Laser-assisted irrigation with Er:YAG using SWEEPS (shock wave enhanced emission photoacoustic streaming) mode, integrated in the LightWalker AT S laser system (Fotona), was selected owing to its ability to produce photoacoustic effects, that is, causing shock waves to stream the irrigant to the full extent of all canals, along with any accessory canals, and allowing for the chemical action of the chemicals to clean the debris, dissolving the blockages in the canals and the smear layer (with 17% EDTA) and pulp remnants and biolm (with 4% NaClO). The AutoSWEEPS dual-pulse mode was chosen for the rst phase, as it gives a range of a 200–650 μs delay between one pulse and the next, producing much turbulence of the EDTA within the canals and enabling it to dissolve the dentinal blockage. This dual-pulse mode is superior to using single-pulse modes (e.g. USP [ultra-short pulse] or SSP [super-short pulse]) because it is shown to produce greater pressure on the root canal walls, thereby allowing for better penetration of the irrigant throughout the root canal system. This step was used for multiple cycles in order to achieve access to the apical part of the canals; that is, until the endodontic le was able to reach the apex. Once apical length had been reached, rotary nickel-titanium les (17/0.04, 20/0.06 and 25/0.06 DCTaper files, SS White Dental) were used to shape the canals to a 21mm length. The nal irrigation step was two cycles of irrigation with 3ml of 17% EDTA using AutoSWEEPS performed for 30 seconds. A resting time of 30 seconds was allowed after each irrigation cycle so that the chemical could work within the tooth. Ozonated water (4 ppm) was used with AutoSWEEPS for 30 seconds to neutralise the EDTA so that it would not interact with the NaClO to follow, again with a 30-second resting time. USP mode was used with three cycles of 4% NaClO, pushing the NaClO to the apex and accessory canals where disinfection could occur in the spaces where the preceding EDTA had already opened up the spaces. Note that 4% NaClO is the highest available concentration in Australia, so this was chosen over lower concentrations for its greatest efcacy in chemical disinfection (Table 1).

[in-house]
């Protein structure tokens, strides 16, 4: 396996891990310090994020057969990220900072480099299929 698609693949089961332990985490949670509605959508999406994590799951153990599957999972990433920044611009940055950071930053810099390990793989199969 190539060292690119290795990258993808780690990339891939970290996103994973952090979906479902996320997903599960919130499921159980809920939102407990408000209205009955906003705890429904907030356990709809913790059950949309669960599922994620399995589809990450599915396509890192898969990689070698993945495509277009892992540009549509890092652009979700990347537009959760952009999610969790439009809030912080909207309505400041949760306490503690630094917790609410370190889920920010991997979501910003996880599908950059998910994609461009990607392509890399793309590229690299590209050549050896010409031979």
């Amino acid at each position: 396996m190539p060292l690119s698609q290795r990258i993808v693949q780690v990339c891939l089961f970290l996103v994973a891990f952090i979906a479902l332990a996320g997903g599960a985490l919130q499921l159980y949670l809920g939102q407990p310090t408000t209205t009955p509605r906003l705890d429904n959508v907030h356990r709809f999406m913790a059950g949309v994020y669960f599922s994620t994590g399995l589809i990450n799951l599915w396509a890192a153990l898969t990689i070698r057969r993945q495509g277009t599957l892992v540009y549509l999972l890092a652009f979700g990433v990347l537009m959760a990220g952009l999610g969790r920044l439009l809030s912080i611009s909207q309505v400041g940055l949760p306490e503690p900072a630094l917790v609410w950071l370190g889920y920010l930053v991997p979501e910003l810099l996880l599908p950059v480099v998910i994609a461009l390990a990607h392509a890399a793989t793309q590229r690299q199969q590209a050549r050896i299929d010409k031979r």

Observations during the treatment